Hague, Paul Comments

On 29 Jun 2018, at 14:52, Paul Hague <[email protected]> wrote:


Hi David,

Many thanks for telling me about the Galileo Commission, which seems to be the latest manifestation of the Commission for Extended Science. I look forward to studying the documents and participating as well as I am able.
I would probably give my profession as information systems architect, rather than systems architect, but the latter is OK. To explain what I mean by how the modelling methods of information systems architects in business can be extended far beyond materialistic science, last week I uploaded the Prologue and first chapter titled ‘Business Modelling’ of my final book titled Unifying Mysticism and Mathematics: To Reveal the Contextual Foundation and Framework for All Knowledge.
Even my colleagues from the data-processing industry have some difficulty in understanding the revolutionary way that I look at the relationship of humans and computers in the workplace. But the time is right to bring the concept of data to the forefront. As a leader in The Economist said last year, The world’s most valuable resource is no longer oil, but data.
Similarly, IBM had a marketing slogan in the late 1970s ‘Manage data as a corporate resource’. But what on earth is data? And where does it get its power from? Well, as David Bohm and I discussed in a series of meetings during the 1980s, data is synergistically energetic and causal from the structure of meaningful relationships between forms. For me, this notion of structural energy, whether it be physical or psychospiritual, is key to extending science today.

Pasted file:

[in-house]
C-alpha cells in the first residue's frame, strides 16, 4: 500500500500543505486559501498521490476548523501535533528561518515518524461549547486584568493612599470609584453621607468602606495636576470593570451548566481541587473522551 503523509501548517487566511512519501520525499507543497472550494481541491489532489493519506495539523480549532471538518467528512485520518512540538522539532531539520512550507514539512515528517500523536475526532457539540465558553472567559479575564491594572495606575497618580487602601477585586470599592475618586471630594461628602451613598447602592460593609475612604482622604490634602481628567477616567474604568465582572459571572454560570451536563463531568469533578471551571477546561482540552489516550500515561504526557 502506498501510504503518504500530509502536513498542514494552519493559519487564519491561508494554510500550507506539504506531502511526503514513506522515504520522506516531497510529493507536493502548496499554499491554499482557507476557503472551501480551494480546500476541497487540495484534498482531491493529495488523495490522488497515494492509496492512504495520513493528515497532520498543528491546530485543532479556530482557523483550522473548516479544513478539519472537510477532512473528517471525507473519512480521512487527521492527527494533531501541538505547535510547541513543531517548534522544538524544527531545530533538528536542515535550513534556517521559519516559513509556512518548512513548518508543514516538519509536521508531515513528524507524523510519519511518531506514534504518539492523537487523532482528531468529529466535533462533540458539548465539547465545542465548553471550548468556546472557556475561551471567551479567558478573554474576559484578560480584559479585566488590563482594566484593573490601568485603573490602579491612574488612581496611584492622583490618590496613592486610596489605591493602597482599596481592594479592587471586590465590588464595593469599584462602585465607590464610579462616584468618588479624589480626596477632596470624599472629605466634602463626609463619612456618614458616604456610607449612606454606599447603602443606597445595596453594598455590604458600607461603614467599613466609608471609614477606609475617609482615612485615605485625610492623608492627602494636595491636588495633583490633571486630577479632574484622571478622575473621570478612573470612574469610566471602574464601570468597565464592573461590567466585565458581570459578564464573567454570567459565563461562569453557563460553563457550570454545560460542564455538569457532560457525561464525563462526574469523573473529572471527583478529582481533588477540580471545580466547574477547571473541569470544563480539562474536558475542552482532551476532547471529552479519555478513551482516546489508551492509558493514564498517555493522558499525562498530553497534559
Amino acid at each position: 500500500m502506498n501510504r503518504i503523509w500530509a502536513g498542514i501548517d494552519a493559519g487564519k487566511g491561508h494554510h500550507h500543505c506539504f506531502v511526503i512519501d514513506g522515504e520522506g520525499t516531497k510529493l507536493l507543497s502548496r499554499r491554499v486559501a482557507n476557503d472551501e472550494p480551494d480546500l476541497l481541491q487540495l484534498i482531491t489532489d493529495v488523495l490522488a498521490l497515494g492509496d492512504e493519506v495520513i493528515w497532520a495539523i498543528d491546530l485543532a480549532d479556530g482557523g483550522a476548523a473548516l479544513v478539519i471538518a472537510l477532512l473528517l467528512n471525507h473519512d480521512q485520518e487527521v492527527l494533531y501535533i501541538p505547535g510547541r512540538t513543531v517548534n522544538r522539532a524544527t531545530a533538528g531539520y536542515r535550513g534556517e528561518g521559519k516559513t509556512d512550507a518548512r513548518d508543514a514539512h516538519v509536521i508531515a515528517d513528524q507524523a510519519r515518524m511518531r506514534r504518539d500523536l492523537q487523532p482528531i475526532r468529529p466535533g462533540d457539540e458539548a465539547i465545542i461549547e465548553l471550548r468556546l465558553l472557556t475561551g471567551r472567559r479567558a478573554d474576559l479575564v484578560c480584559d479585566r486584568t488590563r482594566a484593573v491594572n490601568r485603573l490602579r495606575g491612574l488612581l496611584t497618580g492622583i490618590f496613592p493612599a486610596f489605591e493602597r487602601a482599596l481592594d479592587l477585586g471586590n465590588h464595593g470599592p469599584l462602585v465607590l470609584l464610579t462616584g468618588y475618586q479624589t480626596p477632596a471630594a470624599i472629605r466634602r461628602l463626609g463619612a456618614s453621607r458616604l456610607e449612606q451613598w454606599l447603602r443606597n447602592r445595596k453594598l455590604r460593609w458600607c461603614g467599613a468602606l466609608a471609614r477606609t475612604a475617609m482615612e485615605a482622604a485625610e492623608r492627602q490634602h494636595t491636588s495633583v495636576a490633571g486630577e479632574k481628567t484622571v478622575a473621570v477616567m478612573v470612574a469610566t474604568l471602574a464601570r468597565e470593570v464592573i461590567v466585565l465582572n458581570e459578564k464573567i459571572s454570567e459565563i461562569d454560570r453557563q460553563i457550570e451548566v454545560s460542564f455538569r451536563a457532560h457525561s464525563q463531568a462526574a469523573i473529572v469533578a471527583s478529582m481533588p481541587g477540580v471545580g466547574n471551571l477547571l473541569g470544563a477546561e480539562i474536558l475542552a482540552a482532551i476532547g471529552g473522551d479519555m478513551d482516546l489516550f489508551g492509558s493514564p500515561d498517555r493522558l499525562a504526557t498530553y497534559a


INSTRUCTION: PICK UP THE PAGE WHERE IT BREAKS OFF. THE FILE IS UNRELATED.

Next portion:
For myself, I would have called the Galileo Commission the Kepler Commission, for Kepler was the real hero of the first scientific revolution spending countless hours seeking patterns in Tycho Brahe’s measurements of the planets, eventually discovering the three mathematical laws of planetary motion. Einstein said in the Foreword to Carola Baumgardt’s 1952 book on Johannes Kepler: Life and Letters that is was ‘pure genius’ in the way that Kepler calculated the Earth’s orbit around the Sun by imagining that he was standing on Mars.
Yet, Galileo did not know any of this, refusing to read Kepler’s more mature New Astronomy and The Harmony of the World, probably because of Kepler’s rather fanciful Mysterium Cosmographicum from the late 1500s, which Galileo did read. But as it seems that the aim of the Galileo Commission is to transform the way that science is conducted today and as traditional scientists relate more to Galileo than Kepler, or indeed Newton, it seems that Galileo Commission is more appropriate.
Interesting times we live in!
Warmest wishes